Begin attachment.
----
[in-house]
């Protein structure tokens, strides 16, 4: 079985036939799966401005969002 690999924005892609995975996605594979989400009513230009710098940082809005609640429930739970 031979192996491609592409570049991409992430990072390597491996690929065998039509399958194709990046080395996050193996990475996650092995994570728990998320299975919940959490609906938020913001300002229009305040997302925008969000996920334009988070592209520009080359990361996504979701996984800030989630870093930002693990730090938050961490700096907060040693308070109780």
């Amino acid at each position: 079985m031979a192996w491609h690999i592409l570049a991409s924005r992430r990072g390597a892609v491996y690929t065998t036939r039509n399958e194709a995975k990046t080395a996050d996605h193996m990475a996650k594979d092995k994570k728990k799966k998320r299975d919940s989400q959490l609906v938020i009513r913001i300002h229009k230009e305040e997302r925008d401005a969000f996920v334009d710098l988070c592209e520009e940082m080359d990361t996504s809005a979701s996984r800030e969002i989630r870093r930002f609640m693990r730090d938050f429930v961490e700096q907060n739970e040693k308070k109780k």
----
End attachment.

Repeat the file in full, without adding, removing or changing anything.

[in-house]
């Protein structure tokens, strides 16, 4: 079985036939799966401005969002 690999924005892609995975996605594979989400009513230009710098940082809005609640429930739970 031979192996491609592409570049991409992430990072390597491996690929065998039509399958194709990046080395996050193996990475996650092995994570728990998320299975919940959490609906938020913001300002229009305040997302925008969000996920334009988070592209520009080359990361996504979701996984800030989630870093930002693990730090938050961490700096907060040693308070109780």
């Amino acid at each position: 079985m031979a192996w491609h690999i592409l570049a991409s924005r992430r990072g390597a892609v491996y690929t065998t036939r039509n399958e194709a995975k990046t080395a996050d996605h193996m990475a996650k594979d092995k994570k728990k799966k998320r299975d919940s989400q959490l609906v938020i009513r913001i300002h229009k230009e305040e997302r925008d401005a969000f996920v334009d710098l988070c592209e520009e940082m080359d990361t996504s809005a979701s996984r800030e969002i989630r870093r930002f609640m693990r730090d938050f429930v961490e700096q907060n739970e040693k308070k109780k």